When Cutie Met Patootie is anything if not unique in both name and theme, but beyond that stands a game that has a solid design.
In the game you are racing up the mountain trying to collect gems of the color you desire without getting captured by Rewind as it floods the board. At the start of the game you are given a citizen card (this is the card that will tell you what gems give you points) and thus will drive you decisions during the game. In the game everyone will be controlling all of the characters, so you will have to be a bit obscure in what you are collecting, less someone figures it out and starts spending all of your point gems.
On your turn you have two options, move or collect gems. To move you have to pass through colored gems on the board, and to pass them you have to spend that color gem, or two of a single different color, in order to pass it and move up to the next card. If the card you are moving to shows your character though, you can move to that card for free. To collect gems you will be playing cards from your hand and distribute out the colored gems shown on it. There are two ways you can do this; to do it quickly means you put all the gems on the visitor depicted on the discarded card, to do it slowly means you can put the gems on whoever you like. However, doing things slowly can come back and bite you because this also adds cards to the rewind display and can cause rows of the forest to be flooded. When a row of forest floods, all the characters in that row are captured and removed form the game. But that isn’t the only time a row of cards will flood, if the bottom most cards of the forest are empty of characters, then this row floods automatically. This means you could get two rows flooded at the same time if you don’t plan carefully. Once nearly all the rows have been flooded the game will end, all the gems will be pooled together, another set of starting gems will be added, and players will score according to their citizen cards. The player with the most points is the winner.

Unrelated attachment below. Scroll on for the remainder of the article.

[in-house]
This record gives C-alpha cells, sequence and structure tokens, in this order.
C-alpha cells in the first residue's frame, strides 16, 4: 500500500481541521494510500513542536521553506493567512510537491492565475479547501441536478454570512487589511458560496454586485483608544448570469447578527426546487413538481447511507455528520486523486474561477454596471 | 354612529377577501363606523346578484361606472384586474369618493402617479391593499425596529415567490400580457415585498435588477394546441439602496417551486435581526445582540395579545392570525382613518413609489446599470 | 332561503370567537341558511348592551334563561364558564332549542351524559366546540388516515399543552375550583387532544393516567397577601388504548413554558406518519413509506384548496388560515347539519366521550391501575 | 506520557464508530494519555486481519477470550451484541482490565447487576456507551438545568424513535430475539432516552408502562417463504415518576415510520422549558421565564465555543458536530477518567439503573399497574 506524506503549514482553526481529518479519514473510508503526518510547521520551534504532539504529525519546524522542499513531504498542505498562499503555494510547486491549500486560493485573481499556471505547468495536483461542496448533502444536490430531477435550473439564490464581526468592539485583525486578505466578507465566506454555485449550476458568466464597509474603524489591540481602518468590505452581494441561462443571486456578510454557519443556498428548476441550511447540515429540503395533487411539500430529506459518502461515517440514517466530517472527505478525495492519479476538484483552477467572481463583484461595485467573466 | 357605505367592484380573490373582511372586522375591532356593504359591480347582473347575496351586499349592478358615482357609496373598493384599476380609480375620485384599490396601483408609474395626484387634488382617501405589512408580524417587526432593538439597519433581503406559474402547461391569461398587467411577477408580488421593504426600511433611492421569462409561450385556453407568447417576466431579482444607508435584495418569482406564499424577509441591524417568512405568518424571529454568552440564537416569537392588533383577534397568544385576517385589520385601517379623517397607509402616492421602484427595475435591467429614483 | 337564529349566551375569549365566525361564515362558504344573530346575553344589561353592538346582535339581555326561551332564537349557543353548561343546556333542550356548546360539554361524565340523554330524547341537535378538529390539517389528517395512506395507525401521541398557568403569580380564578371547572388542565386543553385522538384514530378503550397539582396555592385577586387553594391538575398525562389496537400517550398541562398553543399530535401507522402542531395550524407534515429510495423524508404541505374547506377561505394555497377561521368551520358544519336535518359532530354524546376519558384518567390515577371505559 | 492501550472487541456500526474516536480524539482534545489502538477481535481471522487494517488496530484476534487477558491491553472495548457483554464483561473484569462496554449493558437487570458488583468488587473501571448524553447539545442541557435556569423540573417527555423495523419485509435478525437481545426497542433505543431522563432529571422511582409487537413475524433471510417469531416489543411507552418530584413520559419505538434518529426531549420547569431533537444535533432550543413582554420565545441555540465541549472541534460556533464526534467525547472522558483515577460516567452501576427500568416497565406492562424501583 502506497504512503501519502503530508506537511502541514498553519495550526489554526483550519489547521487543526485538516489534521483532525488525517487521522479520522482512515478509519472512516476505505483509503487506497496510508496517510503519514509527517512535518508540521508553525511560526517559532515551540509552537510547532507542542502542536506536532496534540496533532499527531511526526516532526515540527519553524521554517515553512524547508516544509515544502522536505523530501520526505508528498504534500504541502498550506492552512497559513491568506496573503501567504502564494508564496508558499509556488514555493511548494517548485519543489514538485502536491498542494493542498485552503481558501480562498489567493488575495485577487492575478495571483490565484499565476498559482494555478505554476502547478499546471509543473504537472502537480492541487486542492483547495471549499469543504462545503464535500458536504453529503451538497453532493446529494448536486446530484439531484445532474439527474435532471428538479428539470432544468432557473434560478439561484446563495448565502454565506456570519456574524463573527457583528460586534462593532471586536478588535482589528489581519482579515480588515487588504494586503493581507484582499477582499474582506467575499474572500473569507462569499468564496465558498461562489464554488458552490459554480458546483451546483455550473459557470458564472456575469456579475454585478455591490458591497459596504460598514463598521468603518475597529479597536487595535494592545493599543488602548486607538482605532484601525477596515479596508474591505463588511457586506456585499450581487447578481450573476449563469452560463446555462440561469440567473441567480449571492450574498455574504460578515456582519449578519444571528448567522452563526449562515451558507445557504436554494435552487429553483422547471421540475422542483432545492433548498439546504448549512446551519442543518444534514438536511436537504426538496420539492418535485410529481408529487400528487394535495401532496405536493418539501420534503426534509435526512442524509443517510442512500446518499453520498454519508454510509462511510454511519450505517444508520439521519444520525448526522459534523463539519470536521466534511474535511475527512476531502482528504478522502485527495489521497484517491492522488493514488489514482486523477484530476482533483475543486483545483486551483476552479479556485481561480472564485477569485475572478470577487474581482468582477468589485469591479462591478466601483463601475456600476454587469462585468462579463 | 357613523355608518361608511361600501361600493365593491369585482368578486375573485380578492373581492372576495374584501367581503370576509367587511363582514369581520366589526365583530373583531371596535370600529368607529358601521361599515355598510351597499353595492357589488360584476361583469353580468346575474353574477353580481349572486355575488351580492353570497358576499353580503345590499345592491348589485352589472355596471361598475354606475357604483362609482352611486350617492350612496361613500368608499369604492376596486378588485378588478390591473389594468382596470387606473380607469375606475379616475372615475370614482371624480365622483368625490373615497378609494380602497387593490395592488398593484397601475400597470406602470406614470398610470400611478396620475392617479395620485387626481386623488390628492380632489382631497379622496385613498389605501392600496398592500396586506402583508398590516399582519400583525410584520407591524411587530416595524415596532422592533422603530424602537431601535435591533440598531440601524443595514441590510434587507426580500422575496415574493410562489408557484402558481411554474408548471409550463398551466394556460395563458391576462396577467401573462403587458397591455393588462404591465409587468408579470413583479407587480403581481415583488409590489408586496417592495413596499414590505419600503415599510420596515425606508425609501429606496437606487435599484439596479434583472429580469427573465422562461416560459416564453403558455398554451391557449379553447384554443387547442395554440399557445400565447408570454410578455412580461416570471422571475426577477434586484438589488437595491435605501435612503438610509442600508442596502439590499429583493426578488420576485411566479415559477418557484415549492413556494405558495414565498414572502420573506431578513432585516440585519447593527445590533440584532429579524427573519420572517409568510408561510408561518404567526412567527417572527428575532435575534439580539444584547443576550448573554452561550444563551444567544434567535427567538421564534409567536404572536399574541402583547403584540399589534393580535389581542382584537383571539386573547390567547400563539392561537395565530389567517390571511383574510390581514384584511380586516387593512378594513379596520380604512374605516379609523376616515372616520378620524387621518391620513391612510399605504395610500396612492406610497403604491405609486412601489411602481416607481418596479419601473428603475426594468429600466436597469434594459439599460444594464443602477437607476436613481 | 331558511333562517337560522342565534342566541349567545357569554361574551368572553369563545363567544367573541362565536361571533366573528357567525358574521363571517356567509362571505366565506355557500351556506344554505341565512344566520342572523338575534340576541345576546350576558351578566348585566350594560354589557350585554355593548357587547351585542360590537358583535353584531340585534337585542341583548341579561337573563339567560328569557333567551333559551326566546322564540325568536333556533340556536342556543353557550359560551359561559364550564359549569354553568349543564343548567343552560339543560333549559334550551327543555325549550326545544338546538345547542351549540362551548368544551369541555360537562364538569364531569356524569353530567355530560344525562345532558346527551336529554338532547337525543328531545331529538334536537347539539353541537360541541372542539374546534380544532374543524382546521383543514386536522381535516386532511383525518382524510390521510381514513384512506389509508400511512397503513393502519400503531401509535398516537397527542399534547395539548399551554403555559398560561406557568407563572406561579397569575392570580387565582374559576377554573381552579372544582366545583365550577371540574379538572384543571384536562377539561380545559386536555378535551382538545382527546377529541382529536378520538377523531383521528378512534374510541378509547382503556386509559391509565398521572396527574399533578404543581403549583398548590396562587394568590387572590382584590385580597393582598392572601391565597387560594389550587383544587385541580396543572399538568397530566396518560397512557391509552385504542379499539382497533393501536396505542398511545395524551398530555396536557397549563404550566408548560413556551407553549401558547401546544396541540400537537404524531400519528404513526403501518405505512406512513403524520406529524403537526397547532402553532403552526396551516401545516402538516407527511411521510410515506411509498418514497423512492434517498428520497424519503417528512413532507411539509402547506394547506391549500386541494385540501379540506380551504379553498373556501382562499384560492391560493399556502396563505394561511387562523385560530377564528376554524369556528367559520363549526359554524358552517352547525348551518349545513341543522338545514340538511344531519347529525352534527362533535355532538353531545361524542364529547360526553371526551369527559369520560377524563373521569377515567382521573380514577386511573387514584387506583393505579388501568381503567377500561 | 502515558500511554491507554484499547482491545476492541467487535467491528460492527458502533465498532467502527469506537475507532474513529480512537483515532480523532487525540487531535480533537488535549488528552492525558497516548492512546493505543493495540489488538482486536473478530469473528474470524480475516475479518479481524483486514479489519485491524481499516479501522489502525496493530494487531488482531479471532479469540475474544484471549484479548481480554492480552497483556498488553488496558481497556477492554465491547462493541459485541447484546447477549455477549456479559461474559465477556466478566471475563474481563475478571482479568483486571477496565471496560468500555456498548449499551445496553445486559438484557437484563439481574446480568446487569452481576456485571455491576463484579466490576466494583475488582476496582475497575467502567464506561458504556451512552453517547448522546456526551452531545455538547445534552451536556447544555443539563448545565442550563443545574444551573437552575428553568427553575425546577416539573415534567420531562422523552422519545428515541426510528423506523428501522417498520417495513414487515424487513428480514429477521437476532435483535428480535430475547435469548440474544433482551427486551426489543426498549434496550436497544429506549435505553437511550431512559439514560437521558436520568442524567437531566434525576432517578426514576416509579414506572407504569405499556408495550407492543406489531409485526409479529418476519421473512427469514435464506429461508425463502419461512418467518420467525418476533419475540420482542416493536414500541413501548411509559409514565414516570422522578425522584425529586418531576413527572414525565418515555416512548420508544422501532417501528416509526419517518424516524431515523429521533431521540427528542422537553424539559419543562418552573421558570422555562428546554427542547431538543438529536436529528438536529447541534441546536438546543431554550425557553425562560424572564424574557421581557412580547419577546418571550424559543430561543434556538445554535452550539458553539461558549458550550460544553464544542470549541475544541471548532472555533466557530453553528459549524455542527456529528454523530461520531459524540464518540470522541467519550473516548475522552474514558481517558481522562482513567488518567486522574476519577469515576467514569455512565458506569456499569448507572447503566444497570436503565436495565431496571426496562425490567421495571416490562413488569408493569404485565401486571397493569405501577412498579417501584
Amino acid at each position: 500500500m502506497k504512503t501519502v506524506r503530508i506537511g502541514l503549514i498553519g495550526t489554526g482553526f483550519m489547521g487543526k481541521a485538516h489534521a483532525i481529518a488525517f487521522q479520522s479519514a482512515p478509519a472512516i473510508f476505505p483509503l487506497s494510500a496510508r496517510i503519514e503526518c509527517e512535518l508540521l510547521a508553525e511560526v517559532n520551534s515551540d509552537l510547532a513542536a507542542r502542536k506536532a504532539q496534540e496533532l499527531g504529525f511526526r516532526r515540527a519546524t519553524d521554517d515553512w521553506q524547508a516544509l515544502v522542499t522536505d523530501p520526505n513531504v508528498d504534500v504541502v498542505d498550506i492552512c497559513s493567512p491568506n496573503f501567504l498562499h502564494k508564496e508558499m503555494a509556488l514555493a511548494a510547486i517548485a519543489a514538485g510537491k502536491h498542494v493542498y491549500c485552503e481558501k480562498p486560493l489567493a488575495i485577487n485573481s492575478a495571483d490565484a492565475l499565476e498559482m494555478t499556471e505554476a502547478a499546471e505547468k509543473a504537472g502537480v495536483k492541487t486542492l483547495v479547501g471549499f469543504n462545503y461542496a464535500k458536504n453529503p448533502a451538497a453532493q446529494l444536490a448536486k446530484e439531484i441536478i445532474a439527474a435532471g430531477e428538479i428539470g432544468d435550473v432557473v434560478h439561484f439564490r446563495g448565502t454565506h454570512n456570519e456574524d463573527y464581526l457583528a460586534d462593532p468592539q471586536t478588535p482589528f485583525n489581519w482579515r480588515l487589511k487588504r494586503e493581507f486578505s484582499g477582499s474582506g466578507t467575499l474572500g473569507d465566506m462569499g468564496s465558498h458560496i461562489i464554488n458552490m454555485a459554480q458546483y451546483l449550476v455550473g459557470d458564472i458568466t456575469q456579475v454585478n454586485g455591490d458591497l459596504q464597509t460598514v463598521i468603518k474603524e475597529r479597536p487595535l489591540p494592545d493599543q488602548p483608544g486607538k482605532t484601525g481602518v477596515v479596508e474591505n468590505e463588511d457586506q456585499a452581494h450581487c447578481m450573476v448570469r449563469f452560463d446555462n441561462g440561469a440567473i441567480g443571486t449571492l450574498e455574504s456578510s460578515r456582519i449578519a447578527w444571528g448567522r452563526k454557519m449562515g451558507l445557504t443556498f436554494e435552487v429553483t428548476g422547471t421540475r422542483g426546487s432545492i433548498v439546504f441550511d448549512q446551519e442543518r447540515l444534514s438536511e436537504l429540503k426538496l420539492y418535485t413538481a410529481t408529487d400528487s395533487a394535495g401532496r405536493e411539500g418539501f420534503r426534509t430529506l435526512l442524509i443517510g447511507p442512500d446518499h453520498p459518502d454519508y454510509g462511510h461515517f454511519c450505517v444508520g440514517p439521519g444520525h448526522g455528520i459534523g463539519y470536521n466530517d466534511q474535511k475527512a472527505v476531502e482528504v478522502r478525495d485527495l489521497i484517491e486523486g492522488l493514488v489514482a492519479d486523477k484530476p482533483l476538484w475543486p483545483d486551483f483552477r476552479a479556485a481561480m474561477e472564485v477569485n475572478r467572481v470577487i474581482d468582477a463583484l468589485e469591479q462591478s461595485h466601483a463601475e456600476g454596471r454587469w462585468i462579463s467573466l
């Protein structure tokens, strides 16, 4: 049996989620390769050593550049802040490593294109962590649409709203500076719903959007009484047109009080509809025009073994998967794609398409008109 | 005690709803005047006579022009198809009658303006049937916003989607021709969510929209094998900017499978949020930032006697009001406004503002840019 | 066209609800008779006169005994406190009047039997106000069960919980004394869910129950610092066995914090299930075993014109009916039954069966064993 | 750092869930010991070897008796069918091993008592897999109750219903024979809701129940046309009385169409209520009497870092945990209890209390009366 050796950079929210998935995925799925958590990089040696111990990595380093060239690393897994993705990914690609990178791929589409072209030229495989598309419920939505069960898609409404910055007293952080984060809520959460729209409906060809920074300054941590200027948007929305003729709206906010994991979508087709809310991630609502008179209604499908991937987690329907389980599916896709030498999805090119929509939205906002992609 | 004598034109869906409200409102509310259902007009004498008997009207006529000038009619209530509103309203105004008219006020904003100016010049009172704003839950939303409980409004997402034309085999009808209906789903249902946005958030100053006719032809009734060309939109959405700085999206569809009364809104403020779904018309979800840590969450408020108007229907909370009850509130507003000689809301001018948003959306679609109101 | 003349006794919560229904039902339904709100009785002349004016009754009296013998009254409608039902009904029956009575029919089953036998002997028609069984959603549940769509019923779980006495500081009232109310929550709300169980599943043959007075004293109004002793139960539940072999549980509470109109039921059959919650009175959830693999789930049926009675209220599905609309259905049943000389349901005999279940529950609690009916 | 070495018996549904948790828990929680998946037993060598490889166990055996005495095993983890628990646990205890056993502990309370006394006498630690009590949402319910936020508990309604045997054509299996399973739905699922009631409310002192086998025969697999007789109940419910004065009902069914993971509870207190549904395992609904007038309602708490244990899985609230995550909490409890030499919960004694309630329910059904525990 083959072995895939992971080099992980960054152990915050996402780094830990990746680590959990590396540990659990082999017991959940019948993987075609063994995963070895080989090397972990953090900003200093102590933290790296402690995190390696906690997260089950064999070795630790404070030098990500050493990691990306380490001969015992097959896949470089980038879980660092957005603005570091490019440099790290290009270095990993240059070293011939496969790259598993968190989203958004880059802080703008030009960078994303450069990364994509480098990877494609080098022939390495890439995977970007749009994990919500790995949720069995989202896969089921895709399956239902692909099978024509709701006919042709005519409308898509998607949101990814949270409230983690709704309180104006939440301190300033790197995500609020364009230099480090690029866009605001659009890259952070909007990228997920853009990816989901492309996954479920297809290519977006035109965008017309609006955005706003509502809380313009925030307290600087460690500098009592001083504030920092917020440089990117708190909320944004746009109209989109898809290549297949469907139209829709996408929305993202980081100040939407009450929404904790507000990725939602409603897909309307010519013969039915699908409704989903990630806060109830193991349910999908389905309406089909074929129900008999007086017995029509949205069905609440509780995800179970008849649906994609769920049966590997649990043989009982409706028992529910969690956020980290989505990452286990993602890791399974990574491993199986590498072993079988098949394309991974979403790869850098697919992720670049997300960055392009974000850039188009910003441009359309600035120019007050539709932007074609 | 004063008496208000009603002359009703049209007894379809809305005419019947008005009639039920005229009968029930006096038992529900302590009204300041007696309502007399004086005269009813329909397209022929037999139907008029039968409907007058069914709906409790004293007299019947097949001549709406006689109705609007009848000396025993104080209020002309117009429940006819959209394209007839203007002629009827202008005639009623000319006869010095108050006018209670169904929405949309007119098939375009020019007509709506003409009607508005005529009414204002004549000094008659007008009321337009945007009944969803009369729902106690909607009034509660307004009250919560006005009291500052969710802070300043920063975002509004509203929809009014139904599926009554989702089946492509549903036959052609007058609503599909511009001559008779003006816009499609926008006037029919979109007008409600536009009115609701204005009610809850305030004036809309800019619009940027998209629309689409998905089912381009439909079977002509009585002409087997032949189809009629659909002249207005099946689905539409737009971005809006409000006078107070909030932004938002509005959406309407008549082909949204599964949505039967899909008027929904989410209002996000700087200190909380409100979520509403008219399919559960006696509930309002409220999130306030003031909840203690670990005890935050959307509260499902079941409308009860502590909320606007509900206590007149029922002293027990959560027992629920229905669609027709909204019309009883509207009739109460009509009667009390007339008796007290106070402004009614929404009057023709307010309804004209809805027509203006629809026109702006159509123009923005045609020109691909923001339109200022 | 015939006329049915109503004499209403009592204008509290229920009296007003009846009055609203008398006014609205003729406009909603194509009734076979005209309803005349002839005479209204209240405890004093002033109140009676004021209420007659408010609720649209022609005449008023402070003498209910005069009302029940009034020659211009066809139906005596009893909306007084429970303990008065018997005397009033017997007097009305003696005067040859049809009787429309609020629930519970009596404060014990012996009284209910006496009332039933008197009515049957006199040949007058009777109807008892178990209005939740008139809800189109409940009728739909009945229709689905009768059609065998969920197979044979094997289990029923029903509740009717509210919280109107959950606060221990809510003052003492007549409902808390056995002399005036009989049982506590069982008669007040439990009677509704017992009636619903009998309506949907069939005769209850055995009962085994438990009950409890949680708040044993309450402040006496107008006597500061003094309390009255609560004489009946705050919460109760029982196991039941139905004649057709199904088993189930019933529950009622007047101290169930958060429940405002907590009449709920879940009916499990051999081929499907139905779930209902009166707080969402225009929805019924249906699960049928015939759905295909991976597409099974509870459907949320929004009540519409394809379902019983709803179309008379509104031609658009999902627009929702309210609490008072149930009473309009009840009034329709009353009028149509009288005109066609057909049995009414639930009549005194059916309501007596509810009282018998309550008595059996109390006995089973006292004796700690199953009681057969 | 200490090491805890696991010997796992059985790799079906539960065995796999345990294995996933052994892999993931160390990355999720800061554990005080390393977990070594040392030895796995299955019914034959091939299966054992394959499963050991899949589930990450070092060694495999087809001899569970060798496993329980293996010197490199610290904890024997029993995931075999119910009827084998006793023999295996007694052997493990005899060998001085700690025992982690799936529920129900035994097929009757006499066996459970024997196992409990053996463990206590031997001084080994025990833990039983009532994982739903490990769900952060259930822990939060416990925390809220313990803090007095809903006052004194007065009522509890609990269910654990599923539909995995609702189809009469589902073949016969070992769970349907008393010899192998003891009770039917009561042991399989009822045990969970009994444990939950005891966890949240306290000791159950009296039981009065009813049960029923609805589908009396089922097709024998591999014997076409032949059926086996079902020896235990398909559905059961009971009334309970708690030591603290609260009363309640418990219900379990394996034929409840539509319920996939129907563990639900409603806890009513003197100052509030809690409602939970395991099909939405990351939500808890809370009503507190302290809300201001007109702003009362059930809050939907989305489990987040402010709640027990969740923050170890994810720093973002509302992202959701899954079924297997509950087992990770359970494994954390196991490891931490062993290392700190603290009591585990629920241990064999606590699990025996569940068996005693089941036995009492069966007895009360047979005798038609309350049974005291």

The Kickstarter video, although not showing game play, shows the first part of the story that they will unfold over the course of the campaign. The art for the game is good with a bit of anime flair to it. Game play is solid, and there is even a single stretch goal that will upgrade the pawns to fully painted minis. So if the game interests you, or you want to find out more about the back story, check out the Kickstarter campaign today. A copy of the game will set you back $39 plus shipping.